Reimagining credit risk in the context of climate risk

Climate change has attained the status of one being of the most compelling topics of discussions across political, economic and social circles, given its multi-dimensional threat to our planet’s long-term viability. This risk posed by climate change is now being seriously considered as material risk to banks and financial services firms — in some cases, that risk has already resulted in attributable financial losses.

Although the magnitude of impact on each financial institution may vary, it is increasingly clear that almost all financial services firms are going to be impacted either directly or indirectly via customer defaults, their investments in climate-sensitive assets and securities, or simply through their exposure as a business entity.

Hence, it is imperative for banks to understand the impact of climate risk across the overall risk value chain of credit risk – from identification and assessment, all the way to mitigation and monitoring.

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Credit risk policy augmentations: Credit risk policy needs to reflect an approach toward mitigating the impact of both the physical and transition risks of climate change on existing and potential borrowers. It is not recommended that these policies be instantly punitive, but they should be progressively disincentivizing for borrowers whose climate risk profile is not ameliorating.  Similarly, credit policies could be amended favorably with higher risk tolerance and credit limits to foster lending toward greener assets.

Climate risk scoring and rating: One of the principal challenges around mitigating the direct or indirect risks of climate change is the lack of quantification models and methodologies that can inform an appropriate credit response.  Though climate risk scoring is in its nascent stages, financial services firms will need to adopt a foundational framework for climate risk scoring or rating capability, or at the very least use them as an input into borrower rating scorecards.

Early warnings framework: Negative news screening of customers is part of an early-warning framework at most banks. These frameworks could be enhanced to capture climate-risk events tied to their customers or industries with significant exposure. This can help credit officers assess the potential threat. For instance, negative news about climate change impact on coastal properties tied to a real estate builder who borrows from the bank should be picked up by the early warning framework, even if it is not direct news of financial losses, a ratings downgrade or bankruptcy.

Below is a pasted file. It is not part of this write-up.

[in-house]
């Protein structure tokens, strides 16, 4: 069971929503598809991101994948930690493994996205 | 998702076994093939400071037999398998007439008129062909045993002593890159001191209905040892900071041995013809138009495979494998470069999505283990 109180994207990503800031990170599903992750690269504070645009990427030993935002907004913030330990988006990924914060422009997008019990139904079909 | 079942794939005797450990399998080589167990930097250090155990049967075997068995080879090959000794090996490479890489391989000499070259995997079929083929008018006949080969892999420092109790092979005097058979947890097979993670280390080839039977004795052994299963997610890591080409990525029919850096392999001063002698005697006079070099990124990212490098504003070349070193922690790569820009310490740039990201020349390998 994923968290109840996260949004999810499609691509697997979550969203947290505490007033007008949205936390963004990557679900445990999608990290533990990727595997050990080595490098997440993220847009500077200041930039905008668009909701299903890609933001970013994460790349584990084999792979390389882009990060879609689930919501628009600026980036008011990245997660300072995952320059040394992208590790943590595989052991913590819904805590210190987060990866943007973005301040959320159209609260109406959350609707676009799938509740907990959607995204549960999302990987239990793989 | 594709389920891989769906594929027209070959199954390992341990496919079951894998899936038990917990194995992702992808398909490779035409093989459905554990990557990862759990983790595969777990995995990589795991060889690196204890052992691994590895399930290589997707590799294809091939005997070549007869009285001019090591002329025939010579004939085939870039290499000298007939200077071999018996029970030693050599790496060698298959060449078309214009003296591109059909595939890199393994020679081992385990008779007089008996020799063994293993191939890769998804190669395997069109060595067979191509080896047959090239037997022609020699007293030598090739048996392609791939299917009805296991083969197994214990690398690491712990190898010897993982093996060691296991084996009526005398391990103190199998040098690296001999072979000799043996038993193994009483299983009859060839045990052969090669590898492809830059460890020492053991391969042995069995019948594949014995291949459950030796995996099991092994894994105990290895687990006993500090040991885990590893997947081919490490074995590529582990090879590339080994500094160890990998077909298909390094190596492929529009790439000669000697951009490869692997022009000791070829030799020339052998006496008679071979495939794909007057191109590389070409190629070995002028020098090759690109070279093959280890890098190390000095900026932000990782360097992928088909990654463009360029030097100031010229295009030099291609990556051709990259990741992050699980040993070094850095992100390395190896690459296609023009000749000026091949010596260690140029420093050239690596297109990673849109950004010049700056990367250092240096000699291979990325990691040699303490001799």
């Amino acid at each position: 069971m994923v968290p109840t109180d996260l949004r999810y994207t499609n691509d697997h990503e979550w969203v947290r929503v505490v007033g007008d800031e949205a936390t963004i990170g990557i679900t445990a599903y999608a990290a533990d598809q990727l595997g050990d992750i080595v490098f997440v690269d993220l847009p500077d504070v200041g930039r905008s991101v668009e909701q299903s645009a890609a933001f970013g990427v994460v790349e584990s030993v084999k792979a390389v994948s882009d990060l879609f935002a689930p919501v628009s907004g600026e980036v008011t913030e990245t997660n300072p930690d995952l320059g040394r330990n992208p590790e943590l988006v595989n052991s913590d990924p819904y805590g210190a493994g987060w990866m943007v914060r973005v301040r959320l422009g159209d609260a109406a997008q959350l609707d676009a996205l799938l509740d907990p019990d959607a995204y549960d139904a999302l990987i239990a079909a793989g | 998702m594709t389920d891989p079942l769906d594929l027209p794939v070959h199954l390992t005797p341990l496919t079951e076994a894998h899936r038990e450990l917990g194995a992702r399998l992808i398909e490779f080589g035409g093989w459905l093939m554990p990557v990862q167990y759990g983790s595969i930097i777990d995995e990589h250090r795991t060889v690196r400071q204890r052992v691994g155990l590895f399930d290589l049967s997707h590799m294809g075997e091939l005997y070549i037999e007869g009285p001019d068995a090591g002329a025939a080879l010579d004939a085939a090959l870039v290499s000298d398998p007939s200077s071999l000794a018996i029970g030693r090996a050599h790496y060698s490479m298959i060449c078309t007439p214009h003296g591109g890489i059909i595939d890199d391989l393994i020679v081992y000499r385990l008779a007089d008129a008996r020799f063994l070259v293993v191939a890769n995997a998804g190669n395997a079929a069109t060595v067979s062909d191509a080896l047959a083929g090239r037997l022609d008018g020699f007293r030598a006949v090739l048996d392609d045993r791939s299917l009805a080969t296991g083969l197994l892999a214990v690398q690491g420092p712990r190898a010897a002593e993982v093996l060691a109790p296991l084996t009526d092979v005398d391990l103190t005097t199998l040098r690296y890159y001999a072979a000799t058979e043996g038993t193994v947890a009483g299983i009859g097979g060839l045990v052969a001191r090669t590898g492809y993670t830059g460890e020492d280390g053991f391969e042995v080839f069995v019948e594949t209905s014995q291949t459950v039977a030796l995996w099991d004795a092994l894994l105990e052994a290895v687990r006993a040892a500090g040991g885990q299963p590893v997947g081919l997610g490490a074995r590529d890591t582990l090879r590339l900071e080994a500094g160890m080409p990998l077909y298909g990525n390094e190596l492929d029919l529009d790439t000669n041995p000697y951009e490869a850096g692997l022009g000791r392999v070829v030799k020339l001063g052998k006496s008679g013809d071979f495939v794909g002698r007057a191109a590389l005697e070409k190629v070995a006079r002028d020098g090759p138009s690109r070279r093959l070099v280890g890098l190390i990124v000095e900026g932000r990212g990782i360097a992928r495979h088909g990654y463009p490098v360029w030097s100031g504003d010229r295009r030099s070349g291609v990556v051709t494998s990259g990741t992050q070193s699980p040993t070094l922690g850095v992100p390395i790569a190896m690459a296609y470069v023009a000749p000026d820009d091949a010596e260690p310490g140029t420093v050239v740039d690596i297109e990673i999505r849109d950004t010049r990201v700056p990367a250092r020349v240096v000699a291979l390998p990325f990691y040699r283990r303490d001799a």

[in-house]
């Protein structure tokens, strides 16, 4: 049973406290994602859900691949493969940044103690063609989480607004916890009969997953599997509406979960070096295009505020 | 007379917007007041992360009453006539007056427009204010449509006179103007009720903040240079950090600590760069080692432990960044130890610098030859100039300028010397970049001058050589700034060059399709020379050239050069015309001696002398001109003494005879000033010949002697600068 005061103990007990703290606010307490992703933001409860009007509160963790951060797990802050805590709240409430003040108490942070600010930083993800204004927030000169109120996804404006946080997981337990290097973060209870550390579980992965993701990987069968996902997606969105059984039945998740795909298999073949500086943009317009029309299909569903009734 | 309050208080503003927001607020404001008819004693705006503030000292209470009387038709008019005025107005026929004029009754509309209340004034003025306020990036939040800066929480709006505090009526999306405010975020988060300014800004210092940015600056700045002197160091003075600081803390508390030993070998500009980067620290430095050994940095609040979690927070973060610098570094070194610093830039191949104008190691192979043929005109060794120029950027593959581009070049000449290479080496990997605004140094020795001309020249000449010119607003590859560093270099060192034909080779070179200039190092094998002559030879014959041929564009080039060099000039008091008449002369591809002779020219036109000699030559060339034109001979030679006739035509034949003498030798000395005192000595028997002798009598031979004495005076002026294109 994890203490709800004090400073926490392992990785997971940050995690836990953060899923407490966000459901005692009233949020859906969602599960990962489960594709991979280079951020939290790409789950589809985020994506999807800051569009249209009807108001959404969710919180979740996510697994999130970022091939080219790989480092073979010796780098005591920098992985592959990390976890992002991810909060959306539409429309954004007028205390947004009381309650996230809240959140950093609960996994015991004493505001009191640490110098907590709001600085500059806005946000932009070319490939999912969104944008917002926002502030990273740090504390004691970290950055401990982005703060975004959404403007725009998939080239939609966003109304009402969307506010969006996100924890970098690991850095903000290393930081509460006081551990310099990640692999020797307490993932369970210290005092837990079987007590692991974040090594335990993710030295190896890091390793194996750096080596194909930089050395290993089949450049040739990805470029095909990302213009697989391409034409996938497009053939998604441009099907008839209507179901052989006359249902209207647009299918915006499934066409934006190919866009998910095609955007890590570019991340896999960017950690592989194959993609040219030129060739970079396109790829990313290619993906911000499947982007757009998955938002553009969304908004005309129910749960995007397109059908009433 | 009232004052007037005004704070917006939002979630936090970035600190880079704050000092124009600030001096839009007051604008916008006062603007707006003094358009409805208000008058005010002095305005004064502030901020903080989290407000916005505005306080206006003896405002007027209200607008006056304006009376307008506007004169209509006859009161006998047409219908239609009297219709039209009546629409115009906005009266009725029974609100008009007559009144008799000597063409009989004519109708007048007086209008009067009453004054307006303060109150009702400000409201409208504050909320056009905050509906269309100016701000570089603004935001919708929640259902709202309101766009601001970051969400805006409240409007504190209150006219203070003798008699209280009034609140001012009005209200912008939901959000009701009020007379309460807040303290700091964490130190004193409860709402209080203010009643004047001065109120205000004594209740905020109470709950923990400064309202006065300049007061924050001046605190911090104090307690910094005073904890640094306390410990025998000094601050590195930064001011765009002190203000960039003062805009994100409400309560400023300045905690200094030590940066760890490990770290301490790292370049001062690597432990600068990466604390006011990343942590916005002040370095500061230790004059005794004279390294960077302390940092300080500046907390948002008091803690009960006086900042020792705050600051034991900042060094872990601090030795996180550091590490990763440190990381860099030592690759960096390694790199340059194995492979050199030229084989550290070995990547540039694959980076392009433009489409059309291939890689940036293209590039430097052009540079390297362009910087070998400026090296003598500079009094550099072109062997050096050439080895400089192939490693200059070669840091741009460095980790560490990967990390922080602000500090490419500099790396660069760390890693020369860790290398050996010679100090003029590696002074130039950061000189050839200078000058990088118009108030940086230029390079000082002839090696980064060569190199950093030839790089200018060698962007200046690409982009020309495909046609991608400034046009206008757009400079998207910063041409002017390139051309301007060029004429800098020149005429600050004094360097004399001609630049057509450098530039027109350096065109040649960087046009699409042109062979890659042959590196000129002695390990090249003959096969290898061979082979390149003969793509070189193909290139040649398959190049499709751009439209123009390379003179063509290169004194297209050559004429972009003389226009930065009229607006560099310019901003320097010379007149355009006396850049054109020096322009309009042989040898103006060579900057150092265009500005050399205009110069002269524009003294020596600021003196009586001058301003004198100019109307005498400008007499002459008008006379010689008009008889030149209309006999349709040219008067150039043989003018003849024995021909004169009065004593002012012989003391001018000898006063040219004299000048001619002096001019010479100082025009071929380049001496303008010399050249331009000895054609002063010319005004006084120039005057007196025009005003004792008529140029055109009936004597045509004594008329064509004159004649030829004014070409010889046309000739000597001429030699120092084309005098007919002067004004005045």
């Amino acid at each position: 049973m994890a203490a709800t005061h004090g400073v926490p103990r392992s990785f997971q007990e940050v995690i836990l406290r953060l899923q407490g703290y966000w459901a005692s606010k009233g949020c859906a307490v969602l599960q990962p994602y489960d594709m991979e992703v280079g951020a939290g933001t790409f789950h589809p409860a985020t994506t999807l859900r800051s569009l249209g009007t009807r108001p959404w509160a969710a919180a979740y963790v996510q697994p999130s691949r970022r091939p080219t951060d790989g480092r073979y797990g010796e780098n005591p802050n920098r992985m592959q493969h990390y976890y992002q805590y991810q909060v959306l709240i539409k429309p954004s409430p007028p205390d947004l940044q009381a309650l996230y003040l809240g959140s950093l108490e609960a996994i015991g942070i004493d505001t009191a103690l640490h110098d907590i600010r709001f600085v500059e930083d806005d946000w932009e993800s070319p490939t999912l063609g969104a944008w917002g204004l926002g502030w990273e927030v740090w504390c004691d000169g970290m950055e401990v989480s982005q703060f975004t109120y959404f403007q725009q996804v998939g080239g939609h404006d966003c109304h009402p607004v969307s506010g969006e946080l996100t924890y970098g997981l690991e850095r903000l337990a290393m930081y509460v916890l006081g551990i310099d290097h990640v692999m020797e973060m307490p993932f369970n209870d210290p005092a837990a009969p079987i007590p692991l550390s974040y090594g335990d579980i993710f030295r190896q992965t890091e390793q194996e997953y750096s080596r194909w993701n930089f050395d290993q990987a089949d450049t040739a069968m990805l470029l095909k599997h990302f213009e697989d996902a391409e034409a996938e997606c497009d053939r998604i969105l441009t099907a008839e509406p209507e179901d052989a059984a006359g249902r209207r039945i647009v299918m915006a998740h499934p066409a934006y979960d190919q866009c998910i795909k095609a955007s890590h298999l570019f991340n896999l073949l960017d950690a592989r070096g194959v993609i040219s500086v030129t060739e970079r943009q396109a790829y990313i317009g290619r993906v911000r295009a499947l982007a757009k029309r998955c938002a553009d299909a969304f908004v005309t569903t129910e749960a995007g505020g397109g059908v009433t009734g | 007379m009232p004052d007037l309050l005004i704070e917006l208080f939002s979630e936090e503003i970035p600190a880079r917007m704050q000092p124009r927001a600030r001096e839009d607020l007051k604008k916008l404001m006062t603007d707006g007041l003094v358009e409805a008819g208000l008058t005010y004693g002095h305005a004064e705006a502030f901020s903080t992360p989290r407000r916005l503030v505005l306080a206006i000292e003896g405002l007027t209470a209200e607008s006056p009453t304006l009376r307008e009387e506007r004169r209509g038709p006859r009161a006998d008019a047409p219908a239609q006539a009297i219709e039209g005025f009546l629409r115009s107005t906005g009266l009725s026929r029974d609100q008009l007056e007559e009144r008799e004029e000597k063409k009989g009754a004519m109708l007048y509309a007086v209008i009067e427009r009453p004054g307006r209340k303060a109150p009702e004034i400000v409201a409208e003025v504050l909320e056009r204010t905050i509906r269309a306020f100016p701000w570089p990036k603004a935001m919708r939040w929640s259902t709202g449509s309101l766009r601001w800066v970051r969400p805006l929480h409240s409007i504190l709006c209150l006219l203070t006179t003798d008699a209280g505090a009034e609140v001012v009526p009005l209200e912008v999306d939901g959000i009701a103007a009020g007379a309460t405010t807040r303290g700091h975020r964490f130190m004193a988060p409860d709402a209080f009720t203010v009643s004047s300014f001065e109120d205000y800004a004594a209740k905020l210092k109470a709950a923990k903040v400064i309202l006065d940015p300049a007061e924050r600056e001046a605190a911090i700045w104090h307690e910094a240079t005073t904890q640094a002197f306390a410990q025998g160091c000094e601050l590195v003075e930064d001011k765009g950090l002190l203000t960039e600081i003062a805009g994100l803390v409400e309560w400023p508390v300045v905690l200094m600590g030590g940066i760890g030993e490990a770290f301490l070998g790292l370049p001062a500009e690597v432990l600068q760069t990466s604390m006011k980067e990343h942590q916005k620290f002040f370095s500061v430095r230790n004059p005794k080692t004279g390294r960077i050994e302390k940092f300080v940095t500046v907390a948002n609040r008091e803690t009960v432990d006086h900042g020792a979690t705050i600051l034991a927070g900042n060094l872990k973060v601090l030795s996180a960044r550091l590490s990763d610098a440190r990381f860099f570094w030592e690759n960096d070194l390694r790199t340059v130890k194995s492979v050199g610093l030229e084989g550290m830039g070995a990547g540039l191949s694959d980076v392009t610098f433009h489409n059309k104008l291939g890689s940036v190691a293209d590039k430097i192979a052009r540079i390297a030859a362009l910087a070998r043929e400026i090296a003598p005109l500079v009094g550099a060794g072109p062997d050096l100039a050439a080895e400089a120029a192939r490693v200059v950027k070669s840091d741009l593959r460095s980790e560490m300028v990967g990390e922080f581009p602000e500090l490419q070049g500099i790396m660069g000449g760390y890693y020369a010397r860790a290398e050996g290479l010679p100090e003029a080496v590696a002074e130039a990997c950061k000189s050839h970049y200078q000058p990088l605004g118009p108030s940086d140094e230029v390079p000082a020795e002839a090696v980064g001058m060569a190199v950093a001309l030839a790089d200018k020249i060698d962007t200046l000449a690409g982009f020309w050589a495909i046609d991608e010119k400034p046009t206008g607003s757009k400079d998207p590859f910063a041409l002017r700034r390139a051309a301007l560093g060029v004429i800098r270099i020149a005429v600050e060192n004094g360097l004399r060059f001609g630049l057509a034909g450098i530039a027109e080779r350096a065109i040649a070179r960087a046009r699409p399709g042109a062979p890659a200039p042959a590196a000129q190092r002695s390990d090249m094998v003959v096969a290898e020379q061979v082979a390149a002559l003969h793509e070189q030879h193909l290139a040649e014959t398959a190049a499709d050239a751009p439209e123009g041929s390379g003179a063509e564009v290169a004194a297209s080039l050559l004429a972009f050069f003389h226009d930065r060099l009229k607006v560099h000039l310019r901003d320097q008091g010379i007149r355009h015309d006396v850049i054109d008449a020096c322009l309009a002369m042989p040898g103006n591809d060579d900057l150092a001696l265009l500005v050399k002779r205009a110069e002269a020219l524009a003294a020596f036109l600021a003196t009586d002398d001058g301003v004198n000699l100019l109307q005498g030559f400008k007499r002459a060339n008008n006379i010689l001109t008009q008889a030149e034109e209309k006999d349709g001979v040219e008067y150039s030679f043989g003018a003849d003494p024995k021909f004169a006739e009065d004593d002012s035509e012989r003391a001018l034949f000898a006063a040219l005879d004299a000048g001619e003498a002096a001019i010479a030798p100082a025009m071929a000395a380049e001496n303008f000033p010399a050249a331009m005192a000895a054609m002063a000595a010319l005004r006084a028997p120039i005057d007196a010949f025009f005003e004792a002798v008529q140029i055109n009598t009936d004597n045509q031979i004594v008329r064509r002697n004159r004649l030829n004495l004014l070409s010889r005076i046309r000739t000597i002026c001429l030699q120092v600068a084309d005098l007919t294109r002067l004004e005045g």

Credit risk modeling: Credit risk models like probability of default (PD) and loss given default (LGD) need to be calibrated to include climate change-related risk factors by factoring in their correlation to defaults or anticipated defaults. Securities or assets tied to climate-sensitive businesses or guarantors with elevated credit-risk profiles need to be factored into the LGD models. While a lack of observed historical data is a huge challenge when working to draw robust inferences, simulation models with anticipated impact can help factor in the impact on credit risk models.

Stress testing and capital management: Stress-testing scenarios, both from a portfolio perspective and from a regulatory capital-management perspective, need to factor in climate change impacts.  Ideally, these scenarios should be designed to assess the impact of default of large individual borrowers, as well as the portfolio impact due to macro effects of climate change on specific industries or geographies.  Calibration of PD and LGD models would help with credit loss provisioning and economic capital computations.

Credit risk reports and dashboards: Credit risk metrics sensitive to climate change need to be very closely monitored and reported to senior management and the board.  Exposures with climate sensitivity should ideally be tagged in the systems of record, and also sliced and diced across multiple dimensions of credit risk management. Climate risk reporting should not be viewed purely from the lens of regulatory disclosure – it should be deeply embedded in the key credit-risk metrics.

Climate’s impact on credit risk management is already being realized, and it is expected to grow exponentially. Financial services firms that take a proactive approach to assessing the impact to the balance sheet and work toward calibrating their credit risk frameworks are going to be better positioned to minimize their credit losses, and also play a key role in being change agents in the transition toward a greener planet.

Manoj Reddy is North America head of bank and financial services risk and compliance for Tata Consultancy Services.